Stress

Law Categories
  • Disciplinary Process (1)
  • Grievance (1)

Horkulak v Cantor Fitzgerald International (2004 IRLR 942 CA)

Foul language in the workplace might be deemed unacceptable if an independent third party would view the situation that way. Regular use of foul and abusive language does not make it acceptable.

Intel Incorporation (UK) Ltd v Daw (Court of Appeal 2007)

An employer might be held liable even without knowing that an employee is susceptible to work-related depression if they are aware of the excessive workload itself. Employers must act on grievances received.

Hatton v Sutherland [2002] EWCA Civ 76 / Barber v. Somerset County Council [2004]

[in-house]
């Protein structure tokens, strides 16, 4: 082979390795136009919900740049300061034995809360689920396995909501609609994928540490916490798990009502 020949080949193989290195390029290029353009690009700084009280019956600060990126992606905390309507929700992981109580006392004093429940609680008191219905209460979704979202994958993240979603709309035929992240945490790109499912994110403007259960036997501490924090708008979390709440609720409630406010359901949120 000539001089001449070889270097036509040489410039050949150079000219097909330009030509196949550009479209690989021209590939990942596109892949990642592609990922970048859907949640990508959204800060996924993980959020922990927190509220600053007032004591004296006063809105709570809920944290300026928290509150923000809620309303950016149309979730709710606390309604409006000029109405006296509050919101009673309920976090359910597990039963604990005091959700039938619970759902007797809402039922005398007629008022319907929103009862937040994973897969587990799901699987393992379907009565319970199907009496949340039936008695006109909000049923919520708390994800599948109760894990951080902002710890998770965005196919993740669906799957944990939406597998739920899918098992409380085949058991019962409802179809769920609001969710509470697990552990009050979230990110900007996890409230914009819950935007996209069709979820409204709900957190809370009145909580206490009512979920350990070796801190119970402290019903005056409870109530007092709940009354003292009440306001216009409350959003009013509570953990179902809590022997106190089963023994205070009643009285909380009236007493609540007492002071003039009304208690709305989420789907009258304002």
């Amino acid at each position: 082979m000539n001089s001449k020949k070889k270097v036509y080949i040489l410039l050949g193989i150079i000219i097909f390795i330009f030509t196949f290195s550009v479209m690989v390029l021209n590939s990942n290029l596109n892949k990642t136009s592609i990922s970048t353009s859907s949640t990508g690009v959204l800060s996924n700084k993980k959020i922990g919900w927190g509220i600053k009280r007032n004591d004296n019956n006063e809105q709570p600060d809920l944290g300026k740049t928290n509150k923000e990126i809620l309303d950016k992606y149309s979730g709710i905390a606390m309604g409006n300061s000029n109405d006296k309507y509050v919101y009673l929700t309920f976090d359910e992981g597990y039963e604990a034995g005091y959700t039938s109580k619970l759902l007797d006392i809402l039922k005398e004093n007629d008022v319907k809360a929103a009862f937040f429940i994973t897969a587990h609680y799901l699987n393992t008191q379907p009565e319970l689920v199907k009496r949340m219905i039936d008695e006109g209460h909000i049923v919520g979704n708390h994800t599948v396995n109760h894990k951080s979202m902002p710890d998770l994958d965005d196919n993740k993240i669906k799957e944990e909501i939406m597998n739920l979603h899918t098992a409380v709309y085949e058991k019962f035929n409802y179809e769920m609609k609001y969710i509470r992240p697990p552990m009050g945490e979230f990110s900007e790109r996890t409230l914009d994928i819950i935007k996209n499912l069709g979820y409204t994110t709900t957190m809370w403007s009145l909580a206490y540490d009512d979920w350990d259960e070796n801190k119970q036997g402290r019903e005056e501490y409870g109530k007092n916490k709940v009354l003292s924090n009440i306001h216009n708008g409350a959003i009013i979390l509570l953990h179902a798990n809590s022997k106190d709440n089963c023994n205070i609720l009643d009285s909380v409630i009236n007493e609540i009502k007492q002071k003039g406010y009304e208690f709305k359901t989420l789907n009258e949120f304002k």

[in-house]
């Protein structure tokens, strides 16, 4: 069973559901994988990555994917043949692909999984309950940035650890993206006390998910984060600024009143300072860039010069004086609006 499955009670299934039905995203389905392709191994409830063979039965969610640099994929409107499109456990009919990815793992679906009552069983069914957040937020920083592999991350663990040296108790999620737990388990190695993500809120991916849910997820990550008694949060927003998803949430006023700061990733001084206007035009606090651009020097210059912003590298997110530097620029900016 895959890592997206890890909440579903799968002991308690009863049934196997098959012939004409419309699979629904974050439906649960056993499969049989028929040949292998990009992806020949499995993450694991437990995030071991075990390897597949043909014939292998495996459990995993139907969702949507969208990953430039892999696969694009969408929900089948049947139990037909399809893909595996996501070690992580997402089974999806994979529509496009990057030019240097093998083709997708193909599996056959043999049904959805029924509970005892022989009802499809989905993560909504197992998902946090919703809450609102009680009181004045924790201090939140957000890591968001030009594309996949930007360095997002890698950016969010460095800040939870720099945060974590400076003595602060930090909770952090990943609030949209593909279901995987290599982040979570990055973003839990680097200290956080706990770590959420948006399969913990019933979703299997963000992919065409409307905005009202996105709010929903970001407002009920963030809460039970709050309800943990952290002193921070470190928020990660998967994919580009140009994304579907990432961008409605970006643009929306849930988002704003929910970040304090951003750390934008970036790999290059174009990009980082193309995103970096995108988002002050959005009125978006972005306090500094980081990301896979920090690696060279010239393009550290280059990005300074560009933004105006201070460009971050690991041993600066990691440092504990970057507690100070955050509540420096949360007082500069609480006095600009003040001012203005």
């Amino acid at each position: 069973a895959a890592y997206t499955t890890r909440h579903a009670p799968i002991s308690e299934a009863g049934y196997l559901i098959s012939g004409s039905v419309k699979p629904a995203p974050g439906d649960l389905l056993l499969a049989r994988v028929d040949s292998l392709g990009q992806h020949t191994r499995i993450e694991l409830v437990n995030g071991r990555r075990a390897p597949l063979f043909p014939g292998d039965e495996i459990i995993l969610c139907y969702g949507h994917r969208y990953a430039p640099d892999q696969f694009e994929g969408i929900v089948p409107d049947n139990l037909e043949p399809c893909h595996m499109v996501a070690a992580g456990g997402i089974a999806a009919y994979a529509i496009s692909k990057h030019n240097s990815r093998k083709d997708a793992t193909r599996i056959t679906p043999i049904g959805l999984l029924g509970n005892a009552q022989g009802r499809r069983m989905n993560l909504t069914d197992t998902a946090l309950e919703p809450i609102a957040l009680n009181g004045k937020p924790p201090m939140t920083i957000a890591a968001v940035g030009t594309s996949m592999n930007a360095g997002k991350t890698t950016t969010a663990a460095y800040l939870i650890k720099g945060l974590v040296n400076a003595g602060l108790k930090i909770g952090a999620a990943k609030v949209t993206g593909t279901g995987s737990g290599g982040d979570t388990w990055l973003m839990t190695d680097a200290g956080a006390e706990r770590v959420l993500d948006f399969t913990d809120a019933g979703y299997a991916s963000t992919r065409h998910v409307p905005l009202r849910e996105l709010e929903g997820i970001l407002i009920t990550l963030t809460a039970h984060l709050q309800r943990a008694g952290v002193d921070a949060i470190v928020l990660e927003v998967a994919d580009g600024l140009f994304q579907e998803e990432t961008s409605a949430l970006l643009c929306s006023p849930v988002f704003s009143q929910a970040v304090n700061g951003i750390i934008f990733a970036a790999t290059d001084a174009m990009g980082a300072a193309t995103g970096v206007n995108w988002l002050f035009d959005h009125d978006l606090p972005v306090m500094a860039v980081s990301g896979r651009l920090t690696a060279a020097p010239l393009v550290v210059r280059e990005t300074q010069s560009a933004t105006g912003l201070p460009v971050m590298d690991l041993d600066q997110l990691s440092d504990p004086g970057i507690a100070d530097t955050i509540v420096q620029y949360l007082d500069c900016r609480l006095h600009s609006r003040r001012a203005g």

If you do not complain about stress in writing you are unlikely to succeed in a claim for damages. Damage due to stress needs to be reasonably foreseeable by the employer.

Dickens v O2 PLC 2008

If an employee complains about stress, it may not be enough to just provide confidential counseling, or make a referral to occupational health, to discharge the employer’s duty of care.

Walker v. Northumberland County Council (1995)

An employer’s duty to provide a safe system of work extends to the risk of psychiatric illness when it is forseeable.
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